Changing the view on reuse
In Belarus, Kufar has changed the perception of secondhand trade from the Soviet days. Now they are also sharing insights and knowledge to help build businesses.
In the 80s, when Belarus was a part of the Soviet Union, buying stuff directly from private people was almost the only chance to get a pair of jeans, a tape recorder or a pack of imported cigarettes. At that time, you could barely find anything decent in the stores due to the shortage of goods, including clothes, household products or even groceries.
As a consequence, the concept of buying directly from a private person was so popular that there even was a group of people named “fartsovshiki”, who earned money by finding and reselling rare – primarily foreign – goods at a high price. Actually, people were doing this during most of the Soviet era – they made deals starting in the late 40s, all the way through to the 70s. And in the 80s, when the iron curtain started to fall, and more people got a chance to travel abroad, the movement became widespread.
In the 90s, after the collapse of the Soviet Union, buying from private sellers was still the only chance to find a lot of goods. Financial crisis, currency inflation and budget shortfall gave rise to a secondhand economy. When salaries dropped, few people could afford to buy brand new items. Plus, it was not easy to go shopping: store shelves were empty, and food coupons were used instead of bills. After a decade, memories of the crisis were still vivid. Consumption of secondhand goods was associated with poverty and tough times. So, at the dawn of the millennium, people rather bought cheap, new mass-produced stuff, instead of quality items with a history.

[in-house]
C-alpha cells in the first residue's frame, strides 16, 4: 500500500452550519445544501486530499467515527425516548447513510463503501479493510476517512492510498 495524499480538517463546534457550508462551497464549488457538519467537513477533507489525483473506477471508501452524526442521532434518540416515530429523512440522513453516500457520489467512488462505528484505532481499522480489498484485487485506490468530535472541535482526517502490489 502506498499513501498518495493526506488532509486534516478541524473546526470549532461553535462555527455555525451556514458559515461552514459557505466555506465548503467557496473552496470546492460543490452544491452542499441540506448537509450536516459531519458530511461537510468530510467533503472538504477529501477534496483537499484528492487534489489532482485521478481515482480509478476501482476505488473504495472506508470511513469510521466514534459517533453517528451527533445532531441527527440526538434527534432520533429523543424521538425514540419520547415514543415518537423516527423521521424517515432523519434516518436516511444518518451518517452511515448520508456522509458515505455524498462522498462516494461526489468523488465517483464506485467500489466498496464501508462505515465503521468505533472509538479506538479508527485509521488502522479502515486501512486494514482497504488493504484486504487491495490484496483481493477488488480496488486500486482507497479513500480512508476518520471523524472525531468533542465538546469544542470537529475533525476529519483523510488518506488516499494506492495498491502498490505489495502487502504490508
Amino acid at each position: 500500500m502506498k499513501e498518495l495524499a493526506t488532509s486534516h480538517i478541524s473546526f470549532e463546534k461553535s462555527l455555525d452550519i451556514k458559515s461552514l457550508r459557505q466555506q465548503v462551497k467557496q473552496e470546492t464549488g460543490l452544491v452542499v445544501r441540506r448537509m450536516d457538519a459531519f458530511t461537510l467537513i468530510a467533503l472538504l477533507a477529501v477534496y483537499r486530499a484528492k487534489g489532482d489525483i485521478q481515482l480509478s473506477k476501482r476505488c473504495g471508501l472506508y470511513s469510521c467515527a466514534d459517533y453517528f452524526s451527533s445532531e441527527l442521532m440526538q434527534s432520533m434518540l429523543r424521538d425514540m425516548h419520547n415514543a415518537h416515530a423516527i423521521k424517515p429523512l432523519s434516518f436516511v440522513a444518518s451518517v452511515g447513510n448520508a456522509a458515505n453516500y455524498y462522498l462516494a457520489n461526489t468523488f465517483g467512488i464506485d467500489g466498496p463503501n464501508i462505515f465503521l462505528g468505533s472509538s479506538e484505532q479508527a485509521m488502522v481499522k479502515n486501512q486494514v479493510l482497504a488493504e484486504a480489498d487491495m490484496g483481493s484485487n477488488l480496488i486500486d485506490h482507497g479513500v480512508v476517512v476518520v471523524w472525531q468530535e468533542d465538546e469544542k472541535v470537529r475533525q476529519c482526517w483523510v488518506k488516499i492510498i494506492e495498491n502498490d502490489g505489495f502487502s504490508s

Traffic increased by 70 percent
At this point Schibsted came to Belarus with an ambitious goal: to conquer the local market, and to change the perception of secondhand trade and classified marketplaces. The platform was set up in 2010 and despite the fact that it was launched by just a couple of employees, Kufar soon became an important asset. “Our first office was in a flat. There was too much work and only three of us. And we were responsible for everything – from paying rent to creating design sketches”, says Gregory Lashkevich, a developer and one of the first Kufar employees.
In 2014 traffic increased by 70 percent, reaching 400,000 users every month. Kufar also started to sell media advertising to hundreds of companies all over the country. Michael Sender, former CEO of Kufar has a clear view of what built the success during the first years: “I see a clear connection between Kufar’s amazing growth and its team’s ability to effectively learn from the success of others, and always apply what has proven to work elsewhere before getting too creative. To me that, and the “app first” philosophy, helped Kufar avoid the “website” identity bias right when the apps started to take over the screens”.